Since war appears to be something of a recurring phenomenon, images of one war inevitably recall images of another. In that gloomy spirit, I just browsed a few websites featuring photographs of the Iraq War. One page, on the official U.S. Army site, showcases the kinds of photos you see in . . . Army press materials. Another, on the website Afterdowningstreet.org, features gruesome photos of Iraqi victims that you would never see in mainstream newspapers.
Almost five years ago, the Bush administration prohibited the media from photographing flag-draped coffins — to the eventual dismay of Military Families Speak Out and other anti-war groups. But on July 30, House Rep Walter B. Jones (R-NC) introduced the "Fallen Hero Commemoration Act," a bill that would require the Department of Defense to allow "accredited members of the media" to attend memorial services for active-duty members of the Armed Forces. The bill appears to be a recapitulation of a January 2007 House resolution by Democrat Charles Rangel of New York.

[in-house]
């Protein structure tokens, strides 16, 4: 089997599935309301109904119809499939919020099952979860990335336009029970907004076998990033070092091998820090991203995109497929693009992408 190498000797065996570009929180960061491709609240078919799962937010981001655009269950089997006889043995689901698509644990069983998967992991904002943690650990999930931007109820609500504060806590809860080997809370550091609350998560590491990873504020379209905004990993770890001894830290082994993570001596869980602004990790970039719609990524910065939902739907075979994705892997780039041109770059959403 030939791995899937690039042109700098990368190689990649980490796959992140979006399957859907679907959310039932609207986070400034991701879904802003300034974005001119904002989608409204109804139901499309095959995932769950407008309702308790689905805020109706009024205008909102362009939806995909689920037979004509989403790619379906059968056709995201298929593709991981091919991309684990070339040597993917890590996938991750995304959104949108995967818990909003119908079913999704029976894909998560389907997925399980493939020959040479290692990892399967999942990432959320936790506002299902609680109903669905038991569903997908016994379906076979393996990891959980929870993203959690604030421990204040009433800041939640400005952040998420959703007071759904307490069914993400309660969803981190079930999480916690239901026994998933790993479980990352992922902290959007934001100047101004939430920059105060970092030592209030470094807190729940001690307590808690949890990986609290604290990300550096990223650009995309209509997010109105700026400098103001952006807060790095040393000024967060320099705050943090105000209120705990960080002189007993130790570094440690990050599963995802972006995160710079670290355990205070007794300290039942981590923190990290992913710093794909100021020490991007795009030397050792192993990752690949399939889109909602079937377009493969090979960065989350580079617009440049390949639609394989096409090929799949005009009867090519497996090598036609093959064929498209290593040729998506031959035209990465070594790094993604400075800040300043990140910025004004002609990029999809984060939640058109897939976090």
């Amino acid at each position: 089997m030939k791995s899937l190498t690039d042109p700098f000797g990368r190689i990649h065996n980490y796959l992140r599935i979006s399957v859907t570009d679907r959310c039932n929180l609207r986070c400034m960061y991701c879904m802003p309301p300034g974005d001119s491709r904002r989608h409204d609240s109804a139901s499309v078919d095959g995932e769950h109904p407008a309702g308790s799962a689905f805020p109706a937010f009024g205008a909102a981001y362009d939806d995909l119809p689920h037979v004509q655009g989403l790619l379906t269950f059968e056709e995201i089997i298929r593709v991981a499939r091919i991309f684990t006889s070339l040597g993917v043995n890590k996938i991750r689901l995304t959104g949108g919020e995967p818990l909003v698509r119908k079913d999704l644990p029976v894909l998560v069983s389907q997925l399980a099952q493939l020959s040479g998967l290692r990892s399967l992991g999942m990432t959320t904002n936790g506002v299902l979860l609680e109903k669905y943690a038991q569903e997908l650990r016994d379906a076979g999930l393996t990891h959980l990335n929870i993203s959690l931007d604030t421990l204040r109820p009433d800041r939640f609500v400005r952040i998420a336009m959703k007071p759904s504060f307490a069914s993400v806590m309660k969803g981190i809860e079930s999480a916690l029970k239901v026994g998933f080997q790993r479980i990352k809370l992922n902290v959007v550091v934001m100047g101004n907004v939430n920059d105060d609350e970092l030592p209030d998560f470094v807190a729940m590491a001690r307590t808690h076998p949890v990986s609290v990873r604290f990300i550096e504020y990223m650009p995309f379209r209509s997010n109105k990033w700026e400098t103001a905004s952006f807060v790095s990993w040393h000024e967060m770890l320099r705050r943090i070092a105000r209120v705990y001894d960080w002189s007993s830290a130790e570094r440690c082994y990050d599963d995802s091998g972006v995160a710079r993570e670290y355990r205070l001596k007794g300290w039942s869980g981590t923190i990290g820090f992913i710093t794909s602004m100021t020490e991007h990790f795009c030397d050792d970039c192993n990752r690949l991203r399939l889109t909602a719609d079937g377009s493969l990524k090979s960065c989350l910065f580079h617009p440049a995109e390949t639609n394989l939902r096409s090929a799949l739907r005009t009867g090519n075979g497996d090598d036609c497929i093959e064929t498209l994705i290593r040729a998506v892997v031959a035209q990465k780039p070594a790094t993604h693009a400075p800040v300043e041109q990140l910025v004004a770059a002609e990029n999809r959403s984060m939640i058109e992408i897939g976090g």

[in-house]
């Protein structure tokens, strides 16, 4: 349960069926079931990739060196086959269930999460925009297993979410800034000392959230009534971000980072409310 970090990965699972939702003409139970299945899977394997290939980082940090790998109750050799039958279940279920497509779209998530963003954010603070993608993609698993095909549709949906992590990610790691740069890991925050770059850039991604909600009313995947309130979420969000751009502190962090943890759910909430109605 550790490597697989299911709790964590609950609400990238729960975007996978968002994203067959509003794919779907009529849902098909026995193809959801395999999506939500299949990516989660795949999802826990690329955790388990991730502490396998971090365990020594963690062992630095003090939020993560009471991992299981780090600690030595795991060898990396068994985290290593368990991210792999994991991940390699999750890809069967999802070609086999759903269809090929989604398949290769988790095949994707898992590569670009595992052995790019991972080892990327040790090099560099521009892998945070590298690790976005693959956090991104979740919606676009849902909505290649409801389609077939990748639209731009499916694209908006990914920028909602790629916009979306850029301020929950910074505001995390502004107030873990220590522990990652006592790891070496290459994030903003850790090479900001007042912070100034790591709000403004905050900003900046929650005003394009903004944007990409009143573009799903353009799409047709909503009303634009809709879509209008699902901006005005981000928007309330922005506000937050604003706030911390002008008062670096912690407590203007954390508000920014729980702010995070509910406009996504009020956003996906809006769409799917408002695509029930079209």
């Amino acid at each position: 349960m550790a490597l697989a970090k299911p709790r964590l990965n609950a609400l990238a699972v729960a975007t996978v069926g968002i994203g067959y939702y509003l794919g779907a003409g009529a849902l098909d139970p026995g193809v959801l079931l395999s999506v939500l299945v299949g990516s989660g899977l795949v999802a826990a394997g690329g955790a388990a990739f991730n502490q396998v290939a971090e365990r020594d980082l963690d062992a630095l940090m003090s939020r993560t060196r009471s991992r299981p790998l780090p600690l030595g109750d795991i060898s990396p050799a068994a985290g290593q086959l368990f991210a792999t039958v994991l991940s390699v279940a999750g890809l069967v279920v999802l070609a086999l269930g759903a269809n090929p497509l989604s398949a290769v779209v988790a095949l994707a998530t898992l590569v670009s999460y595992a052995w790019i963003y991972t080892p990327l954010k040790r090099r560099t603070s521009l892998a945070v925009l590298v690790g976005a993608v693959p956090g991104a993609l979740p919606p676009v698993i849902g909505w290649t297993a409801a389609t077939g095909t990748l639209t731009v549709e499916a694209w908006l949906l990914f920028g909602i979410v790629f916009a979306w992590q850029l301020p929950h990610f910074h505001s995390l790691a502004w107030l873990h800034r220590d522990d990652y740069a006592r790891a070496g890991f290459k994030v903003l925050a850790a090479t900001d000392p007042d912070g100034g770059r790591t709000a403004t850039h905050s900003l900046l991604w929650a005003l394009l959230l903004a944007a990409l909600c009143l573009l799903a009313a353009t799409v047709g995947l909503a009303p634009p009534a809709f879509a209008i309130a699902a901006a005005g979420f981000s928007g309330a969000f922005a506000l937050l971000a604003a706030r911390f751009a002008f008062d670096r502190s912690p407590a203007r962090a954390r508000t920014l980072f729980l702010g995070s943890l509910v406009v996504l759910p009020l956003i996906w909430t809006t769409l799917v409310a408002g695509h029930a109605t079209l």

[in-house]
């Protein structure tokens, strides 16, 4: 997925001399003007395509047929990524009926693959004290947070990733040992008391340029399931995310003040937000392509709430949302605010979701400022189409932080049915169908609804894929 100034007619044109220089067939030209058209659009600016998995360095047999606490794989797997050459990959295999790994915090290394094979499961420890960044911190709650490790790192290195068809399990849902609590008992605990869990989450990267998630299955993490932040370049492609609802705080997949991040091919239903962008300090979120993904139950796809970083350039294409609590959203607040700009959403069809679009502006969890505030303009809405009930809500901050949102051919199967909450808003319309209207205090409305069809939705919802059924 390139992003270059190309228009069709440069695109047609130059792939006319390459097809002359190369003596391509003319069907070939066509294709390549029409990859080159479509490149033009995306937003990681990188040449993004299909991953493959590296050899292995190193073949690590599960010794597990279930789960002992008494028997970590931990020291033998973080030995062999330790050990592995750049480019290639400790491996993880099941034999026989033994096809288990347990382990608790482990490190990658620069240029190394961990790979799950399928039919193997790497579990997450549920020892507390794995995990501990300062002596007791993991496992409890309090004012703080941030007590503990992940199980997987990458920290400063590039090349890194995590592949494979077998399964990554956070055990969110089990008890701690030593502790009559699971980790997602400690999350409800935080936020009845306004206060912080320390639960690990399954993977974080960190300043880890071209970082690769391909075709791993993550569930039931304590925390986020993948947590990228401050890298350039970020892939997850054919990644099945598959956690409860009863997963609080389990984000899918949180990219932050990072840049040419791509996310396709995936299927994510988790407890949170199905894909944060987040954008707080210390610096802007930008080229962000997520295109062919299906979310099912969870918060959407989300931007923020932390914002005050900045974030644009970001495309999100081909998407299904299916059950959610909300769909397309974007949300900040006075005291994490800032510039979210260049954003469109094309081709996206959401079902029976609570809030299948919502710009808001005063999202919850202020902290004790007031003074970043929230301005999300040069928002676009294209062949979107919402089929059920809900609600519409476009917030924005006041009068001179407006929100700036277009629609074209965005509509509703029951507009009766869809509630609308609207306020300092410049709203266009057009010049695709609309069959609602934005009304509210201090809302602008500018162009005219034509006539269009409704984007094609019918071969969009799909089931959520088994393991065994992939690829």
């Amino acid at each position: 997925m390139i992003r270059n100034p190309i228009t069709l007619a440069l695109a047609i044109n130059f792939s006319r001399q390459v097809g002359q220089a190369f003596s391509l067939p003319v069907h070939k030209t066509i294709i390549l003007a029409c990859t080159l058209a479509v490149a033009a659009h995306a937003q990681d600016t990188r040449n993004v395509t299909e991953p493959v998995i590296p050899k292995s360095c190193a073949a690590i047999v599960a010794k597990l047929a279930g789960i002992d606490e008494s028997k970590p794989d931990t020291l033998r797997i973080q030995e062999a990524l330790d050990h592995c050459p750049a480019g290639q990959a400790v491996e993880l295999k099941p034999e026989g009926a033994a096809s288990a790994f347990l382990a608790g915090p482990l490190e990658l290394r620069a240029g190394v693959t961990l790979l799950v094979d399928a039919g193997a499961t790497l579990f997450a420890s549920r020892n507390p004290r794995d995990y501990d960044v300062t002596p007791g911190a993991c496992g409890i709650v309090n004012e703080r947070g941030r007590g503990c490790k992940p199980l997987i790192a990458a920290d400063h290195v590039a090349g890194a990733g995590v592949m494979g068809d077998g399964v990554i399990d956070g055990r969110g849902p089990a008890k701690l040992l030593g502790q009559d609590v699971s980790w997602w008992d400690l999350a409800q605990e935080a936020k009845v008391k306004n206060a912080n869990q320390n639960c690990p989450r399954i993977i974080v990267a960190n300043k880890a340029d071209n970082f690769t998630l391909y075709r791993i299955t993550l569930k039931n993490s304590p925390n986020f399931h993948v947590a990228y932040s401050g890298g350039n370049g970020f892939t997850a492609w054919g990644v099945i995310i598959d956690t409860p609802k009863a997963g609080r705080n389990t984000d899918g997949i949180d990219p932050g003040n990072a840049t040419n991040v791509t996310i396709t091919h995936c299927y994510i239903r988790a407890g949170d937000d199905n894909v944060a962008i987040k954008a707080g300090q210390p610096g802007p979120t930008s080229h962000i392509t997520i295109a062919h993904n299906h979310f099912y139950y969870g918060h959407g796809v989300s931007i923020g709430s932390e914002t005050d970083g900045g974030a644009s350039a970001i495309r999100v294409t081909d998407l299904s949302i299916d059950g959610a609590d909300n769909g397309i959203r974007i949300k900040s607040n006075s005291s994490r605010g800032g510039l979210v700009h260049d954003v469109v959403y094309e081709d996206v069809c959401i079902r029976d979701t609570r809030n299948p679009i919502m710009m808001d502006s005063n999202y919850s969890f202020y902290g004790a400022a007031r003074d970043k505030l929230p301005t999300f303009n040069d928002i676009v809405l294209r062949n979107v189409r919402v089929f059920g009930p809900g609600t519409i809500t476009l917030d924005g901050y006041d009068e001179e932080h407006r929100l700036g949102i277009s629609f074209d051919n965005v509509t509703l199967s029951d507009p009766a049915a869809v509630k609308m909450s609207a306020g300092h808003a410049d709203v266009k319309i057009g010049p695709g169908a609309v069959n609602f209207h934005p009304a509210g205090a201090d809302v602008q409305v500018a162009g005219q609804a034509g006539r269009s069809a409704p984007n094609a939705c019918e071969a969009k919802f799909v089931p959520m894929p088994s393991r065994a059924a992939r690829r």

"The legislation is significant," Daryl Lang wrote recently on the photography site Photo District News, "because it would, for the first time since Vietnam, let photojournalists capture the powerful images of flag-draped caskets arriving on American soil during wartime." For more background on Bush administration-sanctioned censorship of Iraq war images, check out this blog post by Guardian writer Dan Kennedy. Or this one, by Huffington Post blogger Ruth Hochberger.
Does Democrat Peter Welch, Vermont's lone House Rep, support Jones' bill? I'm going to query his peeps after finishing this post — stay tuned.
(Photo from the VHS online gallery — Lt. Col. Stephen M. Pingree)